The university prohibits Consensual Romantic or Sexual Relationships between Employees and Undergraduate Students. For the purposes of this policy, it is irrelevant whether the Employee is a Supervisor or exercises Academic Responsibilities with respect to the Student.
Consensual Romantic or Sexual Relationships Involving Graduate Students
The university prohibits Consensual Romantic or Sexual Relationships between a Graduate Student and the Student’s Supervisor or any Employee with Academic Responsibilities over the Student.
Consensual Romantic or Sexual Relationships between Employees
The university prohibits any Supervisor from having, pursuing, or maintaining a Consensual Romantic or Sexual Relationship with any Employee who reports to the Supervisor.
- If a Consensual Romantic or Sexual Relationship exists between employees where one has a supervisory role over another, both the Supervisor and the Employee shall disclose the relationship to the next-level Supervisor and a human resources manager, who shall take appropriate steps consistent with this policy, to remove any supervisory responsibility between the individuals involved in the Consensual Romantic or Sexual Relationship.
- If a Consensual Romantic or Sexual Relationship involving a student that is prohibited by this policy exists or develops, or if a relationship becomes prohibited due to a change in circumstances, the Supervisor or individual with Academic Responsibilities shall disclose the relationship to their Supervisor and the associate director of human resources. The Employee shall recuse themselves from all supervisory or Academic Responsibilities over the individual until human resources and the appropriate divisional leader develops a management plan to eliminate the policy violation. Employees should disclose and recuse for past relationships that fall within the purview of this policy. The university understands that Consensual Romantic or Sexual Relationships are private and will treat such information sensitively and, to the extent practicable, confidentially.
Request for Exceptions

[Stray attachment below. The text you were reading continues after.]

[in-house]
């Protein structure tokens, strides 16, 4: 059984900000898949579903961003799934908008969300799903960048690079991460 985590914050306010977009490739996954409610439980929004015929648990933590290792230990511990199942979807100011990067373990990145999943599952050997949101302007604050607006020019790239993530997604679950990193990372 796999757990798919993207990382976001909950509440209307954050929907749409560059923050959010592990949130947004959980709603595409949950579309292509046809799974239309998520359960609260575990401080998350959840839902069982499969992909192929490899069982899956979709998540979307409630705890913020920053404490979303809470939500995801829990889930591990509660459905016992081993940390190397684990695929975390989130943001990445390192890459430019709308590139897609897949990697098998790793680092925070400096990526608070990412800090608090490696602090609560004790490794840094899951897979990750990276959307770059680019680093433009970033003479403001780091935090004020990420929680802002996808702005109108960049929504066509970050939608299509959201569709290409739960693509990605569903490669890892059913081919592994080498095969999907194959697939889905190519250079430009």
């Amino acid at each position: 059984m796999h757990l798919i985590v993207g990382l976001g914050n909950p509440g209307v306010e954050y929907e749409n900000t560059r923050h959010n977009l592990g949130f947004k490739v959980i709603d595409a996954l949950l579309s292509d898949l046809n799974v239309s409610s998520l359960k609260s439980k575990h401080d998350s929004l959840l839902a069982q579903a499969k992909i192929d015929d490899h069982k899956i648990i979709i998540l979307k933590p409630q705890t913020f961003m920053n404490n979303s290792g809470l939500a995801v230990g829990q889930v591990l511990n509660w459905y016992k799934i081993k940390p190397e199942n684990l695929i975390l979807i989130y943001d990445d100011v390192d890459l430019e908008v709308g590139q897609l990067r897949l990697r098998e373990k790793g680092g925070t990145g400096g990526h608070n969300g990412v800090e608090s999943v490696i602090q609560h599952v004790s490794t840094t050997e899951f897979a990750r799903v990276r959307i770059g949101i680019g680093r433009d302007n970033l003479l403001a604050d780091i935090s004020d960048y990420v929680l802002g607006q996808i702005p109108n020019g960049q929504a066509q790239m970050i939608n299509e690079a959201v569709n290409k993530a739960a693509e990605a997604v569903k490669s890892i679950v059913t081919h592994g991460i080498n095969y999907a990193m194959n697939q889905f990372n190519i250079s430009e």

While the policy prohibits certain Consensual Romantic or Sexual Relationships, the university understands that there may be the need for exceptions in rare circumstances. All requests for exceptions to this policy must be in writing and directed to the associate director of human resources. Upon disclosure of an otherwise prohibited Consensual Romantic or Sexual Relationship, the appropriate divisional vice president, in consultation with the associate vice president of human resources, shall have the authority to grant exceptions to this policy where a determination is made that the relationship: (1) existed prior to the professional or academic relationship between the parties at the university, or (2) does not present a likelihood of abuse of power by either party as confirmed by both parties in writing. Married employees or those in a documented domestic relationship may be approved for an exception directly by the associate vice president of human resources.
The university grievance policies are available to employees who allege this policy or a procedure within it has been violated, misapplied, or misinterpreted; or a practice has been unfairly administered, and as a result one’s professional or academic standing has been adversely affected. (See Faculty Grievance (E24.0) and Staff Grievance Policy (E.30.0).)
When allegations of sexual harassment, sexual misconduct, sexual violence, or stalking arise in connection with a Consensual Romantic or Sexual Relationship, the university shall address such allegations in accordance with RIT’s Policy Prohibiting Discrimination and Harassment (C6.0).
Individuals found to be in violation of this policy on Consensual Romantic or Sexual Relationships are subject to a range of disciplinary action, based on the totality of the circumstances, up to and including termination for Staff, the cancellation of contractual obligations for adjunct employees or non-RIT employees serving as clinical faculty or guest lecturers, or the initiation of dismissal for cause proceedings for tenure-track and non-tenure track faculty. A violation of this policy shall be considered personal conduct that substantially impairs one’s fulfillment of institutional responsibilities and shall be adequate cause as defined in RIT’s Dismissal of a Tenure-Track Faculty Member for Cause (E23.0) and Dismissal of a Non-Tenure-Track Faculty Member for Cause (E23.1).
Failure to disclose an otherwise prohibited Consensual Romantic or Sexual Relationship will itself be considered a violation of policy.
Frequently Asked Questions: The FAQs can be found by clicking C23.0 INTERIM CONSENSUAL ROMANTIC OR SEXUAL RELATIONSHIPS POLICY: FREQUENTLY ASKED QUESTIONS (FAQS).
Responsible Office: Human Resources
Effective Date: April 2010
Approved April 21, 2010 - Institute Council (now University Council)
Interim policy approved September 2018
Revised March 6, 2019 – policy rewritten